20201121_004040.jpg 20201121_004050.jpg

The ball joint part is just for a trial fit. The new Heim joints will not be here for another week so I have time to clean up the old frame pieces and re-work the inner mount points in the frame.

I spent an hour or more studying the inner part of the frame and steering to determine where I can add strength before I start cutting. All done by crawling around on my knees or looking at pictures after my knees have had enough.

I will have to take off the radiator to get enough room to grind off the monster weld on the anti sway bar mounting tabs. They are on there good.

20201121_003943.jpg

I may be able to reuse the tab plates to tie the steering and shock mounts to the lower frame tubes...
 
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gegcorp2012

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I got a surprise in the mail today, about 3 days earlier that I expected them!

The 5/8" Heim joints with 1/2" misalignment bushings are in.
20201123_123058.jpg

The picture above shows a quick trial fit of one of the joints inside some thick wall rectangular tubing I picked at the scrap yard last week. Its an exact fit, so that's great.

I cut two pieces of tubing to making the Heim [in place of] ball joint adapter brackets discussed in post #122 and highlighted in red. Trying them on the half scale model to make sure I have enough clearance to get the 40 degree tilt.
20201123_210502.jpg
20201123_210625.jpg

The Heim adapters for the top a-arms will be shorter than the bottom ones. That is to gain clearance since the KPI increases the angle on the outer bottom a-arm when leaning into a turn.

Here are a few shots of some frame strengthening brackets that will tie the upper control arm fame to the lower set of tubes. After cutting them out, I used the vice and a sledge hammer to put in a couple of creases to get them to fit better.

20201121_215842.jpg 20201121_230013.jpg 20201121_225908.jpg

This shows the plates in place for a trial fit.
20201124_000523.jpg 20201123_181945.jpg 20201124_211934.jpg
After welding the plates, I can relocate the upper A-arm mounts marked in red in the center picture.
 
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gegcorp2012

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I did some welding today on the Heim adapters. I decided to use the old ball joint studs since they are a direct fit. I had to open up the ball joint to harvest the stud since cutting it flush with the cup would make the stud too short.

20201124_002542.jpg
I used a c-clamp, a washer and a nut that is slighlty larger than the stud to get the adapter and stud lined up for welding.
20201124_002600.jpg
20201124_212154.jpg 20201124_230026.jpg
Here's a side view showing the new bracket and stud in place after removing the washer.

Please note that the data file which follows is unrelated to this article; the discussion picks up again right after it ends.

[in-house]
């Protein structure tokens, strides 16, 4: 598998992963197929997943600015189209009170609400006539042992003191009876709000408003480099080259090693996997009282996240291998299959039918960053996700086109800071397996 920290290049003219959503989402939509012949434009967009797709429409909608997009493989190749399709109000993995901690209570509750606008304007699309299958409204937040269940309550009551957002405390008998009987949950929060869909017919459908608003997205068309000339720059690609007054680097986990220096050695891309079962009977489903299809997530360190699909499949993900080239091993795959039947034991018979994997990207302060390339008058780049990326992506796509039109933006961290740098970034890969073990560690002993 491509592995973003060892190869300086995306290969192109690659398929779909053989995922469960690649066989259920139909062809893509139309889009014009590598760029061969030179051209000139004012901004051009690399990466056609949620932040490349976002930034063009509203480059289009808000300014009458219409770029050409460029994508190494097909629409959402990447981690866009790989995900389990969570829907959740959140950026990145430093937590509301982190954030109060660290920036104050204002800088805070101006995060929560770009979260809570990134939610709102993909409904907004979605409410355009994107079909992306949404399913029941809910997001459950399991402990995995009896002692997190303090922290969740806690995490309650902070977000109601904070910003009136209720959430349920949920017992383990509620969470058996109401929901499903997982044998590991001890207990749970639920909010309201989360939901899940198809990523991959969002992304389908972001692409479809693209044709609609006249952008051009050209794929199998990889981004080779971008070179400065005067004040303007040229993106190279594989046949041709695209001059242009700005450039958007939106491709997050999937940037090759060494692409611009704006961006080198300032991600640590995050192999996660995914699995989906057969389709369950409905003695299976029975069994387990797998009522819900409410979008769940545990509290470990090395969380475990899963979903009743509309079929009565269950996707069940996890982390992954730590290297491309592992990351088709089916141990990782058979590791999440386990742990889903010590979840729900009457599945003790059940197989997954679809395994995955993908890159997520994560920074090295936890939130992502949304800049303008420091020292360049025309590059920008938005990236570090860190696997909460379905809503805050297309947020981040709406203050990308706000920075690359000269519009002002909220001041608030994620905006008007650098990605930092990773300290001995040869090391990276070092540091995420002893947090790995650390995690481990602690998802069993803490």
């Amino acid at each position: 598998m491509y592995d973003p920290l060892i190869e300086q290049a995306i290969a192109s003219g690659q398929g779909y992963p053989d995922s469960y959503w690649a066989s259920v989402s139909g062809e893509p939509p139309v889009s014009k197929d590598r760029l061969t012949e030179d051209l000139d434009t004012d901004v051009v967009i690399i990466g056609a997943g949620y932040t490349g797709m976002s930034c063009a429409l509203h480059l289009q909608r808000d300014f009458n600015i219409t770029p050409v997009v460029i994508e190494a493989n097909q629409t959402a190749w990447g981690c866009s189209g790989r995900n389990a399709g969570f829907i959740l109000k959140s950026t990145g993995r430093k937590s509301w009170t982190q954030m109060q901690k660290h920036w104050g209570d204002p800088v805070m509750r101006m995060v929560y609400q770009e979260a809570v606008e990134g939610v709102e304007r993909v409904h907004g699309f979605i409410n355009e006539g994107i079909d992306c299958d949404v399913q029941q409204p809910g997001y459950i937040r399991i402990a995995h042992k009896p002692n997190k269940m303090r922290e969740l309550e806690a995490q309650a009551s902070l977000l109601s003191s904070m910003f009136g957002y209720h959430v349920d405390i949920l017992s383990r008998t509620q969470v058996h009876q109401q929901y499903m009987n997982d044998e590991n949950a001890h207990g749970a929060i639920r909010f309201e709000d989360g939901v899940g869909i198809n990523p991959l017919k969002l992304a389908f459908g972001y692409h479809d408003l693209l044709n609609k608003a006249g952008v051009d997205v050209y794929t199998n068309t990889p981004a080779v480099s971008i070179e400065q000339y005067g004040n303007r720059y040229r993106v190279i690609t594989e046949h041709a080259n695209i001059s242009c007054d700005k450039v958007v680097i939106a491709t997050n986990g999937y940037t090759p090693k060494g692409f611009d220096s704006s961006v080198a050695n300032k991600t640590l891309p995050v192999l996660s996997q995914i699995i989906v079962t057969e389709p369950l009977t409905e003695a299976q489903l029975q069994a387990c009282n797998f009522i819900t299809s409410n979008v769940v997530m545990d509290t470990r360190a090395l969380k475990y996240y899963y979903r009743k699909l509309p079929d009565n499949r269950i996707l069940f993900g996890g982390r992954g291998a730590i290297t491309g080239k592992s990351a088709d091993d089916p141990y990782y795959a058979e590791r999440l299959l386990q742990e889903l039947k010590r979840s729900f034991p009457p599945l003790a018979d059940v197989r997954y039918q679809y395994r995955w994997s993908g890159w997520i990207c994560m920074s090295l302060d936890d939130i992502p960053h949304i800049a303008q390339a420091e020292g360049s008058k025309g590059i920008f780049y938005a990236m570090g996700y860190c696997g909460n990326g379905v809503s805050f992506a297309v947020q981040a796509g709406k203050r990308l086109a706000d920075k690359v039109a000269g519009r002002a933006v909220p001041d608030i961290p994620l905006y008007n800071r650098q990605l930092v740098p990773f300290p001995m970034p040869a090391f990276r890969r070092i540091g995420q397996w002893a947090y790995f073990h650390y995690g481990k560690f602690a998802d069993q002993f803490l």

Screenshot_20201124-230159.jpg

Here's some welding on the brackets between the upper and lower control arm mounts along the bottom frame tube.

Screenshot_20201124-232234.jpg
Nice sizzling sound where the bead was tight there for a few CM. Too bad I can't do it like that all the time.
 
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gegcorp2012

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OK, so after 17 days, the 5/8 threaded bungs for the rod ends have arrived !
20201211_130533.jpg
I got a short length of tubing as well, so now I can start on the lower control arms.

20201211_192655.jpg
The shock was being stubborn and did not want to let the bolt slip out, so I did the hack with it along for the ride.
20201211_194759.jpg

Check out the wear on the lower ball joints.
20201212_155758_1.gif

I harvested the old ball joint stud to weld onto the adapter block
20201212_160512.jpg

...then drilled the hole for the 1/2" bolt.

20201211_222207.jpg

Oops. I forgot to go get bolts. Making do with a piece of threaded rod for now. Here is one of the adapter blocks after drilling and trimming. The misalignment bushings are an exact fit for the rectangular tubing.

20201211_203707.jpg

After some test fitting, I was able to tack in the new heim joint and tube. I tied it back to the shock mount and welded to both lower arms.
20201211_221654.jpg

I got one lower control arm done tonight. I will have to do the other side before I start cutting on the upper a-arm supports so I can keep the spindles on both sides locked into the frame and the jig to preserve the suspension geometry.

20201211_230516.jpg

With the adapters and heim joints, I can get more tilt angle than the standard ball joints will allow. The misalignment bushings allow the steering to pivot 21 degrees for low speed turrns.

Screenshot_20201211-235732.jpg
 
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gegcorp2012

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Upper a-arm mounts.
Nice rainy weather gave me extra time in the shop this weekend. The extra time helped to get through the major steps to re-work the upper a-arms.

Here is a shot showing the lower a-arms and the first cut to move the upper mounts inward.20201212_194610.jpg

The most difficult part was to determine where to make the cuts so I can add brackets to move the mount points inside the frame rails.